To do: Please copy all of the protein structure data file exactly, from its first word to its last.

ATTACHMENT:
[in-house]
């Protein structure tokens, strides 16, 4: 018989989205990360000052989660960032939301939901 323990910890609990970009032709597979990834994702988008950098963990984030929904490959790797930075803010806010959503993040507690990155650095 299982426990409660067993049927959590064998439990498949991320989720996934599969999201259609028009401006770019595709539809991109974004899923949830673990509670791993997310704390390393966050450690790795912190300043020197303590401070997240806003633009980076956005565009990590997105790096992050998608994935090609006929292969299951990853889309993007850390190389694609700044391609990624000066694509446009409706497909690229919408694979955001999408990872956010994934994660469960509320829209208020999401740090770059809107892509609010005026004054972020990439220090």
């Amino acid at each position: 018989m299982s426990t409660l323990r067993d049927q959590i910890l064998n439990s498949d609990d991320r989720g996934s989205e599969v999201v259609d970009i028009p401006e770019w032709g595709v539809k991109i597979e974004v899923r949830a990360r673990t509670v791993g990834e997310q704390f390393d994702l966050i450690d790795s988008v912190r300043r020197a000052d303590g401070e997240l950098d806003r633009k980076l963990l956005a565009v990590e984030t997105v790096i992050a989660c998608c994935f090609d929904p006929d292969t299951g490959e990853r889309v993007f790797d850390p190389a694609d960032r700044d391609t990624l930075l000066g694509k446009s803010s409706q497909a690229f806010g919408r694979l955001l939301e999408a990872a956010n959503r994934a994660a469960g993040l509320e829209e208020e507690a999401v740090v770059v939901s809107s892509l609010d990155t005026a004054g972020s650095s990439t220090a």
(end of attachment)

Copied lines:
[in-house]
């Protein structure tokens, strides 16, 4: 018989989205990360000052989660960032939301939901 323990910890609990970009032709597979990834994702988008950098963990984030929904490959790797930075803010806010959503993040507690990155650095 299982426990409660067993049927959590064998439990498949991320989720996934599969999201259609028009401006770019595709539809991109974004899923949830673990509670791993997310704390390393966050450690790795912190300043020197303590401070997240806003633009980076956005565009990590997105790096992050998608994935090609006929292969299951990853889309993007850390190389694609700044391609990624000066694509446009409706497909690229919408694979955001999408990872956010994934994660469960509320829209208020999401740090770059809107892509609010005026004054972020990439220090």
């Amino acid at each position: 018989m299982s426990t409660l323990r067993d049927q959590i910890l064998n439990s498949d609990d991320r989720g996934s989205e599969v999201v259609d970009i028009p401006e770019w032709g595709v539809k991109i597979e974004v899923r949830a990360r673990t509670v791993g990834e997310q704390f390393d994702l966050i450690d790795s988008v912190r300043r020197a000052d303590g401070e997240l950098d806003r633009k980076l963990l956005a565009v990590e984030t997105v790096i992050a989660c998608c994935f090609d929904p006929d292969t299951g490959e990853r889309v993007f790797d850390p190389a694609d960032r700044d391609t990624l930075l000066g694509k446009s803010s409706q497909a690229f806010g919408r694979l955001l939301e999408a990872a956010n959503r994934a994660a469960g993040l509320e829209e208020e507690a999401v740090v770059v939901s809107s892509l609010d990155t005026a004054g972020s650095s990439t220090a």